SUN LIFE Investment Management and Trust Corp. (SLIMTC) expects the Philippine Stock Exchange index (PSEi) to reach the 7,800 level next year on the back of expectations of continued recovery in companies’ earnings.

“We expect the market to have a 7,850 target next year, assuming that 17% earnings growth from where it is right now, to be driven by banking and consumer sectors,” SLIMTC President Michael Gerard D. Enriquez said at a virtual media briefing on Tuesday.

On Tuesday, the 30-member PSEi closed at 6,582.38, inching down by 0.04% or 2.82 points from the previous day.

SLIMTC’s forecast would be a 10.2% increase from the PSEi’s end-2021 level.

The benchmark index closed at 7,122.63 on Dec. 31, 2021, which was the last trading day of that year.

Mr. Enriquez said the consumer sector has performed well despite rising inflation.

He said these companies will continue to post strong results as they expect prices to start easing by next year.

“Maybe it’s related to revenge-spending or pent-up demand, but hopefully, next year as inflation continues to weigh down on food and non-food items, then we can expect this consumption spending trend to continue,” he said.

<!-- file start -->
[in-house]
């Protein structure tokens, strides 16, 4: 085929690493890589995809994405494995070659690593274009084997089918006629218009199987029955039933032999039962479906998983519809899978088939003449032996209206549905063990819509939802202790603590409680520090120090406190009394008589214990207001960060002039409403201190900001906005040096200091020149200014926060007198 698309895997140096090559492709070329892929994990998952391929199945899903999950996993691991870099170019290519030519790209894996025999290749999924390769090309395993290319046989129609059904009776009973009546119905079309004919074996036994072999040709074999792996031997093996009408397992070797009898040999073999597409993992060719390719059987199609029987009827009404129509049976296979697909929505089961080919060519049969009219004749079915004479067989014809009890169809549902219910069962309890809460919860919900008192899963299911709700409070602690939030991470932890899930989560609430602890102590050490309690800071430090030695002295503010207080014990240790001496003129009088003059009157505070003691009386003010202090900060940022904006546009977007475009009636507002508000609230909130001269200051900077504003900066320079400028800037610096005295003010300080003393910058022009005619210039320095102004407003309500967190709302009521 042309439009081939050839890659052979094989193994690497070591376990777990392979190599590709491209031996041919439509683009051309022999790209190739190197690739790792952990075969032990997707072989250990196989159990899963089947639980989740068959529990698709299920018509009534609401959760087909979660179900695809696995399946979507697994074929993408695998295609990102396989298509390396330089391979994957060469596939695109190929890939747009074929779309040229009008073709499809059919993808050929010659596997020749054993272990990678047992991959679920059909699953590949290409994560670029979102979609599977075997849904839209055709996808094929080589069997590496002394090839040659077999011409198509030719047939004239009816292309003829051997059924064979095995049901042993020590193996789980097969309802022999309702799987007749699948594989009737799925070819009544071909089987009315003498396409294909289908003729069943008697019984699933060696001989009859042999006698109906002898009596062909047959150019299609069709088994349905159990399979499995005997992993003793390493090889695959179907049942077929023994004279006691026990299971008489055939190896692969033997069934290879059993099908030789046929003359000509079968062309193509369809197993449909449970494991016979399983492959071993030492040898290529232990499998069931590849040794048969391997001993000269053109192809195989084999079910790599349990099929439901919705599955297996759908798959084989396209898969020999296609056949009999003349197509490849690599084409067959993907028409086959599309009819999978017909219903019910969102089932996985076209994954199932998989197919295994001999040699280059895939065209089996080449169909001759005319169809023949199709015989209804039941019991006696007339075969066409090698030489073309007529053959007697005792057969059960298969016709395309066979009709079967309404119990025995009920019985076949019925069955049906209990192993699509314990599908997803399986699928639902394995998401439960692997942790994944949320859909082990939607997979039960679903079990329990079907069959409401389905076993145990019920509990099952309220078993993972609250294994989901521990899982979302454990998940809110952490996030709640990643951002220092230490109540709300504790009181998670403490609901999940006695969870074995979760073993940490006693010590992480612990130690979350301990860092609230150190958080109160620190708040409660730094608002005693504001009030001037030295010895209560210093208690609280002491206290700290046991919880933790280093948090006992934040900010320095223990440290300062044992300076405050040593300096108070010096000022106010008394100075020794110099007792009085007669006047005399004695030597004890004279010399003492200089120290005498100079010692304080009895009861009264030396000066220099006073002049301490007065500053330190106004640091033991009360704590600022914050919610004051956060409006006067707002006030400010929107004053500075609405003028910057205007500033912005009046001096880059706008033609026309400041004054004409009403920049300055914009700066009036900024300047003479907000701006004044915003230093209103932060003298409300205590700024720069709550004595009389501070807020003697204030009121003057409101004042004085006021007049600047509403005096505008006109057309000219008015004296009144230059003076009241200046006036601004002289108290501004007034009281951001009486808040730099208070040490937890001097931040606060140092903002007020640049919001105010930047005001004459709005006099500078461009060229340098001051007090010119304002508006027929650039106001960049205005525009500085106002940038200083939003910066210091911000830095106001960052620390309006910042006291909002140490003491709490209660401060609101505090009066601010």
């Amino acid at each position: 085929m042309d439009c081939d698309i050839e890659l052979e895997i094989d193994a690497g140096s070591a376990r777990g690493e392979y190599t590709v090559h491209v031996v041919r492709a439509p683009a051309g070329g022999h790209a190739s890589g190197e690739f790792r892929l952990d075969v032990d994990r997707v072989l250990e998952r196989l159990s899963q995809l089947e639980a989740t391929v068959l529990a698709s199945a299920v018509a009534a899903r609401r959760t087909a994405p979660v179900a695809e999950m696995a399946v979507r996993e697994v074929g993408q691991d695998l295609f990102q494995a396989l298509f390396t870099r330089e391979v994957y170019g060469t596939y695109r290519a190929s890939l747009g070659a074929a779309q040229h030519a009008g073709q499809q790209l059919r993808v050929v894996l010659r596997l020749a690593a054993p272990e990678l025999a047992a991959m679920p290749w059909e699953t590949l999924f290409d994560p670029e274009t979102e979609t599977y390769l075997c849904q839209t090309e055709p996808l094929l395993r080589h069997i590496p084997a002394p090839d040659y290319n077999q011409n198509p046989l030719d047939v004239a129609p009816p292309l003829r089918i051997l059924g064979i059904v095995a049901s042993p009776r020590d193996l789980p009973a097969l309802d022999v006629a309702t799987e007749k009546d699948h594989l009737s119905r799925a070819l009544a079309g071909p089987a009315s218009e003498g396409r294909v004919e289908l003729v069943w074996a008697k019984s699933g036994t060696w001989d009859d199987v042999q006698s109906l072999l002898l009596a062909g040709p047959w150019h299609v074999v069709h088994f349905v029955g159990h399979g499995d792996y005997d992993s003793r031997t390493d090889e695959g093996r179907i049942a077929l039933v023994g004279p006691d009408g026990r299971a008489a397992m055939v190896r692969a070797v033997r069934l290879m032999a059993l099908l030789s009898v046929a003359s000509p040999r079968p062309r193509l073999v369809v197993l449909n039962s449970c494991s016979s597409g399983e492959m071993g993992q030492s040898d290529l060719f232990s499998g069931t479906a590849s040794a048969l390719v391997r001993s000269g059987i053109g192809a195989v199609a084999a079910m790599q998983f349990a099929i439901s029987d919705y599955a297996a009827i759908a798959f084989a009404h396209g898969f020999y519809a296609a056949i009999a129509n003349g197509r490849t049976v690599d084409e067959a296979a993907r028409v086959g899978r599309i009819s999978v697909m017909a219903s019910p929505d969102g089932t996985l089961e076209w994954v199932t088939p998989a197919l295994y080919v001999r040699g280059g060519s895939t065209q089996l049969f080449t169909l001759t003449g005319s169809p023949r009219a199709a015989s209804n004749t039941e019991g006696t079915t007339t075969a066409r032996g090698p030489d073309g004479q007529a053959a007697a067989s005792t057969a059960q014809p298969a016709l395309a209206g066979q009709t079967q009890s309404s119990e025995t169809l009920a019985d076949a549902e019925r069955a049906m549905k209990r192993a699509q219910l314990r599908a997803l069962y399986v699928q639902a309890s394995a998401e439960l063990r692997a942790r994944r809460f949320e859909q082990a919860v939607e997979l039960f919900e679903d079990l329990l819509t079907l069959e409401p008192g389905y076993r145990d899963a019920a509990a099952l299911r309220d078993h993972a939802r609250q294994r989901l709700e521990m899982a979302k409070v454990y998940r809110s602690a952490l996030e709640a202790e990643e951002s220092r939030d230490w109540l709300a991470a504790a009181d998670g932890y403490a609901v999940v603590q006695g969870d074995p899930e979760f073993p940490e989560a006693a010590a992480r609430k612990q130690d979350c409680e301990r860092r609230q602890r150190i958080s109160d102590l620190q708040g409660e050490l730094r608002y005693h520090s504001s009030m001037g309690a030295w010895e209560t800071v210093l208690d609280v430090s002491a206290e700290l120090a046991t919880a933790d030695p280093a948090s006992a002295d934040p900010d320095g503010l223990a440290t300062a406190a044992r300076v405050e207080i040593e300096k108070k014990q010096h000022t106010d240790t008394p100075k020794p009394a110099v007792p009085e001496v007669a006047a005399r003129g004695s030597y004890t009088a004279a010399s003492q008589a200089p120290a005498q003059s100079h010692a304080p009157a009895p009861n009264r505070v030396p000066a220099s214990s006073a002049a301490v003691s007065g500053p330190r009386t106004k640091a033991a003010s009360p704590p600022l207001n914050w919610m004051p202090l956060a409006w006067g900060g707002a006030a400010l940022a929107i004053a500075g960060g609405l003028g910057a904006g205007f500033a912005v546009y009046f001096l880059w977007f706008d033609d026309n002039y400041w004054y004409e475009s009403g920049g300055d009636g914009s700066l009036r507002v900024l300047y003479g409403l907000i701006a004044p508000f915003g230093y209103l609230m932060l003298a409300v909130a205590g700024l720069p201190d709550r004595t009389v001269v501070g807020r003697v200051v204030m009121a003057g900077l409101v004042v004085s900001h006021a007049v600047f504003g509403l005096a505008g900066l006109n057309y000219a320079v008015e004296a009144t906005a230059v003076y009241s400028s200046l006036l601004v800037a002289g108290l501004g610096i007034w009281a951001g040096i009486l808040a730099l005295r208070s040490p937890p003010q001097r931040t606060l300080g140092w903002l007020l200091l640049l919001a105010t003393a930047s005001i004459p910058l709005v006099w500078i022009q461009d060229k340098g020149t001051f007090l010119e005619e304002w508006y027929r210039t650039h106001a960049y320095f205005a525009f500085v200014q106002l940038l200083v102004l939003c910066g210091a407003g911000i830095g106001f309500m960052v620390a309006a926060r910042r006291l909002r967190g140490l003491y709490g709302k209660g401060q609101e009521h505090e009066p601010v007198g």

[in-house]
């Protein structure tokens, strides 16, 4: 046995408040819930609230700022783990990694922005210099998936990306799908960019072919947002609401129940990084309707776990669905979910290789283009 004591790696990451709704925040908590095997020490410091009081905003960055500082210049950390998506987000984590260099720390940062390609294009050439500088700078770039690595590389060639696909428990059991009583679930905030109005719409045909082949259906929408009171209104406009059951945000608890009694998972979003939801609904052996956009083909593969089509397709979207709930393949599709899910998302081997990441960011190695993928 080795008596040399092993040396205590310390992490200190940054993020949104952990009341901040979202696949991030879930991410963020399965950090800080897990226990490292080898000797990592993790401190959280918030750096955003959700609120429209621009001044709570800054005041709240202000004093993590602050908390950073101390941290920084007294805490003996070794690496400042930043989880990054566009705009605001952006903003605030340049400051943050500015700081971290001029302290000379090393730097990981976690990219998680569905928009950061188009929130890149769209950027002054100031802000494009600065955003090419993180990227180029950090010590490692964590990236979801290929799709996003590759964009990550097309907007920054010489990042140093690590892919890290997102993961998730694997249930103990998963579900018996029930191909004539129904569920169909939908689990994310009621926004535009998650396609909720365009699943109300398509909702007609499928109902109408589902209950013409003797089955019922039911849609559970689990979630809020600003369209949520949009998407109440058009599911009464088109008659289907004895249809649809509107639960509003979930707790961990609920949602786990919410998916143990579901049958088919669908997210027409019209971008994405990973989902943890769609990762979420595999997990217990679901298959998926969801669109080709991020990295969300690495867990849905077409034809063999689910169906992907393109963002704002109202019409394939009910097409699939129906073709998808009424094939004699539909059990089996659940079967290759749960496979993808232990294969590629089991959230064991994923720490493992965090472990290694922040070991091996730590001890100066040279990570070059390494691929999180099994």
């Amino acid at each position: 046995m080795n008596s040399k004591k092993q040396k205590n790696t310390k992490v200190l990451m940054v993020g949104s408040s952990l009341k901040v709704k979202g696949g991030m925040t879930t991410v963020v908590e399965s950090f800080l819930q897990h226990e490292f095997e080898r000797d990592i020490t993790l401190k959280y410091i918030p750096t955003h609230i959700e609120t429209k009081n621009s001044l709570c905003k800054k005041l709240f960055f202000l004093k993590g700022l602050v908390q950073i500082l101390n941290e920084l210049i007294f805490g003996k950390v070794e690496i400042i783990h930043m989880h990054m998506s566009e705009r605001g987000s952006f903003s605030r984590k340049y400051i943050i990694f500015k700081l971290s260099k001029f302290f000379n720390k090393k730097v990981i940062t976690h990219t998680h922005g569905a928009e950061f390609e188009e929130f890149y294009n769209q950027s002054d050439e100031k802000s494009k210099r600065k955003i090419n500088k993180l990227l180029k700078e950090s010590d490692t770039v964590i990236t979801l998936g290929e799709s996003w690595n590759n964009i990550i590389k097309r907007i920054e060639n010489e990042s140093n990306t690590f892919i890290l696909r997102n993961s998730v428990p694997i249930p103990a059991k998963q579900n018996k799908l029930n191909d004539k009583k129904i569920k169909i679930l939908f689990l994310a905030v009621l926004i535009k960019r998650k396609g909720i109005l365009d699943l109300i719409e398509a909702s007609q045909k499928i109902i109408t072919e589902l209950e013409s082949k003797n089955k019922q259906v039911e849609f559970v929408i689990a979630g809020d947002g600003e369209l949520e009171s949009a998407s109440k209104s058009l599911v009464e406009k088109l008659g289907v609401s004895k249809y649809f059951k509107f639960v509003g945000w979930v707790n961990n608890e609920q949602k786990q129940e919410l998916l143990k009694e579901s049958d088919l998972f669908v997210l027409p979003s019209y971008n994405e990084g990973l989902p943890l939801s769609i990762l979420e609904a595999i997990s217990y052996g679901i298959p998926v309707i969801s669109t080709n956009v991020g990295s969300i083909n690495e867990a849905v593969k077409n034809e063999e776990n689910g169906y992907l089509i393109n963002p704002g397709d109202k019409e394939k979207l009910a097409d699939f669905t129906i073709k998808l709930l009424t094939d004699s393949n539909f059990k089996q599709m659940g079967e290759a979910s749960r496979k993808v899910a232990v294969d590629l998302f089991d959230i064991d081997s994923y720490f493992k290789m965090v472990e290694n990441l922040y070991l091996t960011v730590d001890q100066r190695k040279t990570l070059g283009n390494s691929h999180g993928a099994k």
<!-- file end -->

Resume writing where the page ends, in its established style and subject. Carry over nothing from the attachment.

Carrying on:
The banking sector has also benefited from improved loan take-ups and higher interest rates, Mr. Enriquez said, as the Philippine central bank continues to tighten its pandemic-driven easy policy to rein in rising prices.

The Bangko Sentral ng Pilipinas (BSP) has hiked benchmark interest rates by 300 basis points since May from record lows in its fight against inflation.

Headline inflation accelerated by 8% in November, the fastest since the 9.1% print during the Global Financial Crisis in November 2008.

For the first 11 months, inflation averaged 5.6%, faster than the 4% in the same period a year ago and well above the BSP’s 2-4% target for 2022. Still, it was below the central bank’s full-year forecast of 5.8%.

Mr. Enriquez said the PSEi’s rebound in the past month will make the market attractive to foreign investors.

“There is a lot of room for foreign funds to start coming in again. I think the only driver for this is once they see the currency stabilizing, rather than what they’ve seen this year, with a significant decline in the peso,” Mr. Enriquez said.

“As the peso starts to appreciate, it (the stock market) is seeing more inflows for foreign funds. This is quite significant for the domestic market because daily market activity is really driven by foreign funds,” he said.

After hitting a new record low of P59 per dollar this year, the peso has rebounded, returning to the P55 level this month.

On Tuesday, the peso closed at P55.90 against the dollar, dropping by 25 centavos from its previous finish of P55.65. — AMCS